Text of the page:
About Martingale Collars

This is a sample article.

Have you ever wondered about martingale collars…the ones with two loops, one small one large? They have a very interesting history and are a useful alternative to chain and prong collars for dogs that need a little more control.

Why Are They Called Martingales?

The martingale collar was anecdotally invented by a British coachman in the 19th century. Hence the name; to a coachman, the martingale was the strap that passed between the forelegs of the horse, but in equestrian terms it also means a variety of devices that typically have a strap between the front legs and a strap around the neck to add control for the rider. It’s unsurprising that the term would pass over into a dog collar that was used primarily on coaching dogs such as dalmatians. Other theories, however, claim the martingale collar was invented by greyhound handlers.

The origin of the word in this context, however, remains unclear. Over the centuries, the word has variously referred to somebody from Martigues, a prostitute, pants with drop seats so you can poop without lowering down, a gambling technique, and a sailors’ folk dance. None of these seem to connect to horse tack except, possibly, the pants.

What Is the Purpose of a Martingale Collar?

The original purpose of the martingale collar was when coaching dogs were secured to the carriage. With a regular collar, the dog could simply have enough, stop, and pull their head out of the collar. The martingale collar tightens slightly when they do that. Of course, a very well trained dog would not need one, being happy to run alongside. The coachman also needed to be worrying about controlling the horses, not the dogs.

Most of us are not trying to train our dogs to run alongside a carriage. In modern usage, a martingale collar is used to discourage pulling in a more humane manner than a choke chain or prong collar. One advantage of the martingale collar is that it can be adjusted. A choke chain will always apply full pressure when the dog pulls, while that from a martingale collar can be dialed down. However, it should never be adjusted too tightly. A correctly-fitted martingale will not tighten more than the size of your dog’s neck. A martingale should not be used to replace training and a good relationship with your dog, but rather to improve safety (keep the dog from escaping) and make it easier for small people such as children to control larger dogs.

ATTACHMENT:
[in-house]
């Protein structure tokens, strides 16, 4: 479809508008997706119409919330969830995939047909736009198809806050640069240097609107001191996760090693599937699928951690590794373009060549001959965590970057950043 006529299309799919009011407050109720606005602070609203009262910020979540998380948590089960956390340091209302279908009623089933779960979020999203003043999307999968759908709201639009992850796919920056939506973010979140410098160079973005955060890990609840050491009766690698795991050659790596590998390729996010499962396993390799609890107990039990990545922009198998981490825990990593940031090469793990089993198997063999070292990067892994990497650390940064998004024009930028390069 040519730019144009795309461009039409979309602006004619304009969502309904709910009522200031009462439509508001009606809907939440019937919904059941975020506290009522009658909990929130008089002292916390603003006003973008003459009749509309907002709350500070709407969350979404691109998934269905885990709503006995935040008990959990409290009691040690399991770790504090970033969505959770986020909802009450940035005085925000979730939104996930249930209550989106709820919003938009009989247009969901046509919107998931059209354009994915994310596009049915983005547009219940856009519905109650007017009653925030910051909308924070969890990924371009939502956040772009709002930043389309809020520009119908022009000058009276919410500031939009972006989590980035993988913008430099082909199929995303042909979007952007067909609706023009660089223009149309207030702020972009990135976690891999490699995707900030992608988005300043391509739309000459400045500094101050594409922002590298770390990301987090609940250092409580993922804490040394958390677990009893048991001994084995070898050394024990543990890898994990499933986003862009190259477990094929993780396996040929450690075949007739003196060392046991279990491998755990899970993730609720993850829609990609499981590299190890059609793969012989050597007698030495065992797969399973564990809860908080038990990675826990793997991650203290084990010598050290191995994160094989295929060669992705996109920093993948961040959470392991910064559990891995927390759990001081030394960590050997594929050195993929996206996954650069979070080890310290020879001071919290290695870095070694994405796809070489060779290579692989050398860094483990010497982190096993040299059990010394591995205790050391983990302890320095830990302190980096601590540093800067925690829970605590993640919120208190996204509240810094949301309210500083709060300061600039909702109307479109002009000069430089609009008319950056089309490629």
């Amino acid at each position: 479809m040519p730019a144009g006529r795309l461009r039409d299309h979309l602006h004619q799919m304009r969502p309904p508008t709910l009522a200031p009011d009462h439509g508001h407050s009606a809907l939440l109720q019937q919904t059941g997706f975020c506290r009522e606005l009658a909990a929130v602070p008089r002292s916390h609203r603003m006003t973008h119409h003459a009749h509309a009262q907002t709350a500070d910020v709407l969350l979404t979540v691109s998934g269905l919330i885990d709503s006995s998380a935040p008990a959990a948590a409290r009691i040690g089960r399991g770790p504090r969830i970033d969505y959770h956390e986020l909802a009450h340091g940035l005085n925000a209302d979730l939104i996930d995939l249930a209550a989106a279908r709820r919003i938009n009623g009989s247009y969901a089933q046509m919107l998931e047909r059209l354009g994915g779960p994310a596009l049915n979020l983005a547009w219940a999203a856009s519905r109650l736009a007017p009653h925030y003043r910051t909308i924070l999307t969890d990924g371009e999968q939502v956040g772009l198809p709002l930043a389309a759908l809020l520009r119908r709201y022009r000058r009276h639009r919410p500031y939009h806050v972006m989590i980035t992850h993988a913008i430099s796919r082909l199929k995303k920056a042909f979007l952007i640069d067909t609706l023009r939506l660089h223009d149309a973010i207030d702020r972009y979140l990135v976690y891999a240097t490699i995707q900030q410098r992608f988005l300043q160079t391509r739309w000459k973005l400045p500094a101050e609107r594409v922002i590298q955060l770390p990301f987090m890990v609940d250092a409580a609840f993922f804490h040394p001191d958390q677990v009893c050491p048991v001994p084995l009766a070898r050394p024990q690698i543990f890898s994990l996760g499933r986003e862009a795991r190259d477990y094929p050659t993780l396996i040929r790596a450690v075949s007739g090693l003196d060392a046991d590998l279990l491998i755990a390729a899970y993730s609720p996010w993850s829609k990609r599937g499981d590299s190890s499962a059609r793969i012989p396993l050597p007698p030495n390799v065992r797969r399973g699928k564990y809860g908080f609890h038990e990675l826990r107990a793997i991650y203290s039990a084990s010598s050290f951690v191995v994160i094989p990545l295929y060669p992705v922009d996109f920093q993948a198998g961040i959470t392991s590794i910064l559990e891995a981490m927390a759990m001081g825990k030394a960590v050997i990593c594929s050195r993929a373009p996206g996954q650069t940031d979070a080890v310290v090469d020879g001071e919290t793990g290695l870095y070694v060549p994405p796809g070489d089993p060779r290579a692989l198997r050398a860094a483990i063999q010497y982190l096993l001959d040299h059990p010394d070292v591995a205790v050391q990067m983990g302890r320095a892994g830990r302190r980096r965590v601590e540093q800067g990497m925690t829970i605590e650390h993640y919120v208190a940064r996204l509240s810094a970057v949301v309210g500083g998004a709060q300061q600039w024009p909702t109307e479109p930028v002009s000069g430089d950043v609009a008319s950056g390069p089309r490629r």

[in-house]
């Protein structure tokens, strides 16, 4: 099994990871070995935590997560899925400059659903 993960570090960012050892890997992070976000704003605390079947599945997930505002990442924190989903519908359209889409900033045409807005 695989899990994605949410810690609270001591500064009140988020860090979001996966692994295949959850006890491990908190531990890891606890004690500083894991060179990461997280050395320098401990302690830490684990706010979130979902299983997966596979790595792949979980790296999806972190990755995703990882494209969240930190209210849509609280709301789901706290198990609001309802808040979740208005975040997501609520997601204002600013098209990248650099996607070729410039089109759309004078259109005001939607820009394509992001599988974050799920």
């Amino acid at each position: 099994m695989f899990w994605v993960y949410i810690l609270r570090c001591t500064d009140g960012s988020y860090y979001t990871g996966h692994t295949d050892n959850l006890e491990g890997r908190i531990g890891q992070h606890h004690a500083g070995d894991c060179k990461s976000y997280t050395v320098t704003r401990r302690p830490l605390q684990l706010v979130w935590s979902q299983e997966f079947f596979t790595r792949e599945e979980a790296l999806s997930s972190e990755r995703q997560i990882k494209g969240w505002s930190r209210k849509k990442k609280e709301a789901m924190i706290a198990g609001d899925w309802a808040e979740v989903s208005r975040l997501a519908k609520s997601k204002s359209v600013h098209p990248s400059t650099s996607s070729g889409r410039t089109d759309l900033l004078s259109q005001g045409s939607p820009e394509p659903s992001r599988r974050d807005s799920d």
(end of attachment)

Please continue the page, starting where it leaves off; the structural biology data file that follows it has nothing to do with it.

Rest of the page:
Another use for a martingale collar is if you have a greyhound or other dog with a long neck and narrow head, that can very easily back out of a regular collar. Regular buckle collars rely on the head being wider than the neck, and in these breeds, that is often not the case. In this case, the martingale collar is an important tool to ensure their safety, particularly greyhounds, who are notorious for becoming lost. For these dogs you should also consider a wider martingale collar that spreads pressure out more on their long necks.

Lastly, some people use a martingale collar as a backup when also using a harness or a head collar, as it means there is something left on the dog (that the dog can’t get off) in the case of an equipment failure.

If you own a dog with a tendency to pull or a sighthound type that backs out of their collar, a martingale collar is a great alternative.